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The Evolution of Medical Malpractice Law in South Africa
Neil van Dokkum
Journal of African Law
Vol. 41, No. 2 (1997), pp. 175-191
Published by: School of Oriental and African Studies
Stable URL: http://www.jstor.org/stable/745426
Page Count: 17
You can always find the topics here!Topics: Vicarious liability, Civil negligence, Legal liability, Professional liability, Medical malpractice, Reasonable care, Plaintiffs, Physicians, Duty of care, Standards of care
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Medical negligence suits in South Africa have not reached the pandemic proportions of the United States, both as regards number and the quantum of damages. This can be partly attributed to the paternalistic approach adopted by the South African courts, much in keeping with their English counterparts. In addition, the South African courts have developed a number of legal devices, mostly evidentiary, which have effectively limited the plaintiff's cause of action. There has however been a recent emphasis on the rights of the patient and the importance of informed consent. The actions of doctors are now under closer scrutiny. This trend has been further strengthened by the Constitution, with its emphasis on individual rights, particularly those of dignity and privacy. Finally, the insertion of a clause in the Constitution regarding the provision of medical services has increased the pressure of numbers on, and patient expectations of, hospitals.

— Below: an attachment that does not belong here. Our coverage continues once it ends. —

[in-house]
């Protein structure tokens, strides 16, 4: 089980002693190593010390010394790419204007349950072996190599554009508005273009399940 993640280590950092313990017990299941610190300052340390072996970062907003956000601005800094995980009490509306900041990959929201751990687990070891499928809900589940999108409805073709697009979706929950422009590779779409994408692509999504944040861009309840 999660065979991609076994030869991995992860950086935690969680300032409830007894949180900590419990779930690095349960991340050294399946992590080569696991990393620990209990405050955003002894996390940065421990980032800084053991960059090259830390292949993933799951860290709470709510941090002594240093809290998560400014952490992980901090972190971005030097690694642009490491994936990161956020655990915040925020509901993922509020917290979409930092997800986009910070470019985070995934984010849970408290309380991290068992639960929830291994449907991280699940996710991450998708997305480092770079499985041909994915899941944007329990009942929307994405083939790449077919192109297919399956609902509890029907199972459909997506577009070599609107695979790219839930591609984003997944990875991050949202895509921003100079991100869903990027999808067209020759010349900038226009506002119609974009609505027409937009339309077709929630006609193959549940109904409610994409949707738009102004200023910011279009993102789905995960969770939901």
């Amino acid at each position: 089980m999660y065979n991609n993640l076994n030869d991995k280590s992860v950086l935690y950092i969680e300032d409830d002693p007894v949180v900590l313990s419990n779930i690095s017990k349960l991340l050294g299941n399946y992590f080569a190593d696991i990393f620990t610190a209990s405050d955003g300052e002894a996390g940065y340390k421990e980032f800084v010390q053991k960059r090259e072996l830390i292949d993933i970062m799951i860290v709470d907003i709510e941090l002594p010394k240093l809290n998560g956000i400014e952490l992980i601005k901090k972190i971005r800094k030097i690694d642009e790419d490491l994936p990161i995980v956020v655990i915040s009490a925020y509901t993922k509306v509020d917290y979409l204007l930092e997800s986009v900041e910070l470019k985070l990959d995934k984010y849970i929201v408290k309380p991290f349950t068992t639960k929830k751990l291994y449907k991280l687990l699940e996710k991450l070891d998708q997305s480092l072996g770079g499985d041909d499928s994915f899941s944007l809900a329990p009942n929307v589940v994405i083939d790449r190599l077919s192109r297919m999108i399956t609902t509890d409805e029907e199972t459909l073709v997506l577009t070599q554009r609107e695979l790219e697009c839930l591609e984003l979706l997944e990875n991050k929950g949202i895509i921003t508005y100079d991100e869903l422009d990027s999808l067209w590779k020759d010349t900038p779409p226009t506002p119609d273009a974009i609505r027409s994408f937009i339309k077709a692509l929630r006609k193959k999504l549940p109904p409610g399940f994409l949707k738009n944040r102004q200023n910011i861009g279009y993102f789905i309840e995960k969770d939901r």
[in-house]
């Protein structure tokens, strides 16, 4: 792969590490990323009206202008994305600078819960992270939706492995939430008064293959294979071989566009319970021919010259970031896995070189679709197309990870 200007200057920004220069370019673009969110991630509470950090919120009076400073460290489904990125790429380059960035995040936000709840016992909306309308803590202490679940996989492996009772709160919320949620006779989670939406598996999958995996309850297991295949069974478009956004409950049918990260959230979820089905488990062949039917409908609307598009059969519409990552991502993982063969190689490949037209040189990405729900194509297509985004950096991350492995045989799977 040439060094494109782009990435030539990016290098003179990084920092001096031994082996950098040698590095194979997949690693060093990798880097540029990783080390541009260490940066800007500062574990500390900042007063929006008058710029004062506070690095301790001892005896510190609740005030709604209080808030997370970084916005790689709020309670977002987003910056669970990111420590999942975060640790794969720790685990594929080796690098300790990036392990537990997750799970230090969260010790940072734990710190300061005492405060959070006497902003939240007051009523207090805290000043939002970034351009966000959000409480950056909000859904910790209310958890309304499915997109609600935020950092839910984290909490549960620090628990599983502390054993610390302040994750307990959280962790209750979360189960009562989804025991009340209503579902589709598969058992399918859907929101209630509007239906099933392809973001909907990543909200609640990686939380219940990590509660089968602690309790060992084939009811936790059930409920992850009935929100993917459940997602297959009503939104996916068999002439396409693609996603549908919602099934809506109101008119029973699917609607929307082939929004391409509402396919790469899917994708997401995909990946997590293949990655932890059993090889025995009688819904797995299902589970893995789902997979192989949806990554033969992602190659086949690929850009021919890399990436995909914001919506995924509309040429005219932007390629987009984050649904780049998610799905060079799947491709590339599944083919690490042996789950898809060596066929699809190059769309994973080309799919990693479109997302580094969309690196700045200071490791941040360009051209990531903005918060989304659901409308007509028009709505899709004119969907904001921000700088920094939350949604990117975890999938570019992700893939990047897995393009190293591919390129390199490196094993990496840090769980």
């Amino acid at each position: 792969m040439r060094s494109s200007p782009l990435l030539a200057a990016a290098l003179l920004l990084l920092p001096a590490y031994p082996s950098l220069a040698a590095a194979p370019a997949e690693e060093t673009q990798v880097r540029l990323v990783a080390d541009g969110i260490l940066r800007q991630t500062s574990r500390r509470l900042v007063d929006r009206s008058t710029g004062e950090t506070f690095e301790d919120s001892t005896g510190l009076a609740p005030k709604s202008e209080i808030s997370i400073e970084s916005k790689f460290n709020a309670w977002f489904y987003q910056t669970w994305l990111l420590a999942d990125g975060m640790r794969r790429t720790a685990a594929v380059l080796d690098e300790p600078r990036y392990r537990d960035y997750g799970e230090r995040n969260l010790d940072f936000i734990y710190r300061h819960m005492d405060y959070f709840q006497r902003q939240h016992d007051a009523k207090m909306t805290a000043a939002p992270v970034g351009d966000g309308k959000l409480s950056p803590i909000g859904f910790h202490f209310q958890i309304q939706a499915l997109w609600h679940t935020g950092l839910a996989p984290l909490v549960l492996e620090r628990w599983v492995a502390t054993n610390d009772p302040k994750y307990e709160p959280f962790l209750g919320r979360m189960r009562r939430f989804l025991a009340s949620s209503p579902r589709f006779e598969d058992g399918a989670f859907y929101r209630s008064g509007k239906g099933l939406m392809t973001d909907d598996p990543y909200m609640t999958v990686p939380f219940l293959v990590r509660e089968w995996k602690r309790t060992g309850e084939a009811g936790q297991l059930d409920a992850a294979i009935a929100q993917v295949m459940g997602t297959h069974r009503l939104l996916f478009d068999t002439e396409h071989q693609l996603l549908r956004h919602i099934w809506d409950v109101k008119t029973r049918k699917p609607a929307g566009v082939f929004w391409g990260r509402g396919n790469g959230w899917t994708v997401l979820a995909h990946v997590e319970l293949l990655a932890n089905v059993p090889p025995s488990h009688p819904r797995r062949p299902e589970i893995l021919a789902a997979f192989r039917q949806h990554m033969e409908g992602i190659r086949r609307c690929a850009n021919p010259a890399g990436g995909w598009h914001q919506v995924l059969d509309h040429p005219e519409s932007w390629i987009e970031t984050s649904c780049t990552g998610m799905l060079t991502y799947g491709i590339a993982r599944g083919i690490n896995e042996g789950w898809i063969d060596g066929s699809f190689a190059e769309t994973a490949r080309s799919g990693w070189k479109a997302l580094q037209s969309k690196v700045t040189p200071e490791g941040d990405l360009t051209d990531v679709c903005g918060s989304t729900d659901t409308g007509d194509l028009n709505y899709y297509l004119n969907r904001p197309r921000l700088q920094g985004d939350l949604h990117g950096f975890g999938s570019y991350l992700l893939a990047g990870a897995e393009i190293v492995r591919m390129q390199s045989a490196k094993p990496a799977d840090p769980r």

Journal of African Law © 1997 School of Oriental and African Studies